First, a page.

One final thing to pay special attention to that may miss your glance this week. We welcome back the Rev. Robert M. Franklin, former director of our Department of Religion, who will help lead a special discussion on The Mirror Project: A Conversation about Inclusion, Diversity, Equity and Accessibility at Chautauqua Institution. Dr. Franklin is president emeritus of Morehouse College in Atlanta, having served from 2007 to 2012. He is currently a senior adviser to the president of Emory University, where he is also the James T. and Berta R. Laney Professor in Moral Leadership, and I count him as a dear friend. I hope you’ll take part in this conversation at 3:30 p.m. EDT Monday, Aug. 3, on the CHQ Assembly Virtual Porch. 

These thought-provoking conversations about the great issues are day are the hallmark of Chautauqua. Thank you for being the key actors in this important story.

A Week Five Message from Chautauqua’s President


Welcome to Week Five of CHQ Assembly! This week we reach the midpoint in our 147th Assembly. It’s remarkable to think how much ground we have already covered, and I’m excited about all we have left to discover. 


This week we mark an important milestone in our nation’s journey to become a “more perfect union,” as we discuss “The Women’s Vote Centennial and Beyond.” We have been planning this week for a long time, and I’m particularly grateful for the wise counsel and leadership of the distinguished former U.S. senator from Maryland, Barbara Mikulski, with whom I have had the privilege of meeting and discussing this week multiple times over the last couple years. From a fated meeting on the Athenaeum Hotel porch when the senator was last at Chautauqua, she has been an invaluable partner to us in this work. She also closes the Chautauqua Lecture Series on Friday.  

As we join the nation in celebrating the 100th anniversary of the ratification of the 19th Amendment, we also consider those who were left out of the mainstream suffrage movement, examine the slow progress toward gender equality in the United States, and seek lessons from the fight for women’s suffrage that might apply to ongoing battles for equality.

Sen. Mikulski has shared over and over again: the 19th Amendment didn’t give all women the right to vote when it was passed, and there is still so much work to do if every voice is to be appropriately counted in our electoral life. As the senator would say, I hope this is a week to “remember, reflect and recommit,” and that our programming and conversations can play a role in all of us getting to work.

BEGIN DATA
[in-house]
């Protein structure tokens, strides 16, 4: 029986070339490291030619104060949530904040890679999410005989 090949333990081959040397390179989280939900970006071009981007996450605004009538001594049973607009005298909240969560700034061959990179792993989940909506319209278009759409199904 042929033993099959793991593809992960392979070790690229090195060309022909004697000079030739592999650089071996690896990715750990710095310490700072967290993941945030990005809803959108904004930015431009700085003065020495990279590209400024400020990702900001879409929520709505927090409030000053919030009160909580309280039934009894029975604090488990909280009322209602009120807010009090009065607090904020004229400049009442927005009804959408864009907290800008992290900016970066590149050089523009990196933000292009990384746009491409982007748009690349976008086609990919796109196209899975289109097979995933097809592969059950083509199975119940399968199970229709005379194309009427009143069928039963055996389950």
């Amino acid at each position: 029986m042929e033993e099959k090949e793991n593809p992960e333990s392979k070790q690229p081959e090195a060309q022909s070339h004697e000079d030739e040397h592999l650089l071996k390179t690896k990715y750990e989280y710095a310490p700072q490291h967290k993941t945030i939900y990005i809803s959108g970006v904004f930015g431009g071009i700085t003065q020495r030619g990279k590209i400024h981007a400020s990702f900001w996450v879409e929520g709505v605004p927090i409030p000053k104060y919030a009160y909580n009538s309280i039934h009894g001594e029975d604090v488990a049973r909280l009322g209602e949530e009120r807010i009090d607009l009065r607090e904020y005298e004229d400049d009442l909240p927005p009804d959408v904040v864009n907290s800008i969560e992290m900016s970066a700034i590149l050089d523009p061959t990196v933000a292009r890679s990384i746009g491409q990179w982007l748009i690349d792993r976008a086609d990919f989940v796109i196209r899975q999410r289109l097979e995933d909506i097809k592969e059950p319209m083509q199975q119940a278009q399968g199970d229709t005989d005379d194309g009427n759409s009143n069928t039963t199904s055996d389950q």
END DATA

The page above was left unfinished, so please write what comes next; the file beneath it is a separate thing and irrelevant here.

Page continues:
In our companion Interfaith Lecture Series, we celebrate “The Feminine Spirit.” In the Taoist image of Yin/Yang, the feminine charisms are juxtaposed with the masculine charisms (neither are strictly gender-specific), and in this emerging era it has been observed that the feminine is finally rising, ultimately to restore balance and to revitalize the world. In this week, we ask how seemingly opposite forces are interconnected and interdependent in the natural world and how they give rise to each other as they interrelate. And we shine a light on the feminine charisms and spirit and some leading women who embody this spirit. 

We also welcome this week the words and reflections of the Rev. Janet Broderick, rector of All Saints’ Episcopal Church in Beverly Hills, who formerly served at St. Peter’s Episcopal Church in Morristown, New Jersey, the year-round home of our interim organist Joshua Stafford. And don’t miss this week’s Chautauqua Literary and Scientific Circle book discussion about Susan Straight’s memoir In the Country of Women

It’s an exciting week to celebrate all that women have contributed to our nation and world, and to remind ourselves that many are still marching on the road toward equality.

A Week Four Message from Chautauqua’s President


Welcome to Week Four of CHQ Assembly! I so thoroughly enjoyed our Week Three conversations about “Art and Democracy,” and my only consolation that they have concluded is the exciting lineup we have in store for you as we probe “The Ethics of Tech: Scientific, Corporate and Personal Responsibility,” a topic all the more relevant for the Chautauqua Lecture Series as our world has shifted ever more so online.